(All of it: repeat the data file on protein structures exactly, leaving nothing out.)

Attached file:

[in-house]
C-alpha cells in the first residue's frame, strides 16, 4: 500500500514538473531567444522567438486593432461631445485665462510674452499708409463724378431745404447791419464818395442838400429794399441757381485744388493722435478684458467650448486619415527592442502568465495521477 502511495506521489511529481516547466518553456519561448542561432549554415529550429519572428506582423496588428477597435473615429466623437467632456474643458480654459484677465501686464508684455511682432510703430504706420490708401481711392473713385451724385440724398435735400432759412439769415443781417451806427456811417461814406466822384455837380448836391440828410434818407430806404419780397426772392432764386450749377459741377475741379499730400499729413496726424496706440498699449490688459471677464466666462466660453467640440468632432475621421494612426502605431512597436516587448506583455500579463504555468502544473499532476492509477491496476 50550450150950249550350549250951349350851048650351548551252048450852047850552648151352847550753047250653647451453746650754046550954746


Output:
[in-house]
C-alpha cells in the first residue's frame, strides 16, 4: 500500500514538473531567444522567438486593432461631445485665462510674452499708409463724378431745404447791419464818395442838400429794399441757381485744388493722435478684458467650448486619415527592442502568465495521477 502511495506521489511529481516547466518553456519561448542561432549554415529550429519572428506582423496588428477597435473615429466623437467632456474643458480654459484677465501686464508684455511682432510703430504706420490708401481711392473713385451724385440724398435735400432759412439769415443781417451806427456811417461814406466822384455837380448836391440828410434818407430806404419780397426772392432764386450749377459741377475741379499730400499729413496726424496706440498699449490688459471677464466666462466660453467640440468632432475621421494612426502605431512597436516587448506583455500579463504555468502544473499532476492509477491496476 50550450150950249550350549250951349350851048650351548551252048450852047850552648151352847550753047250653647451453746650754046550954746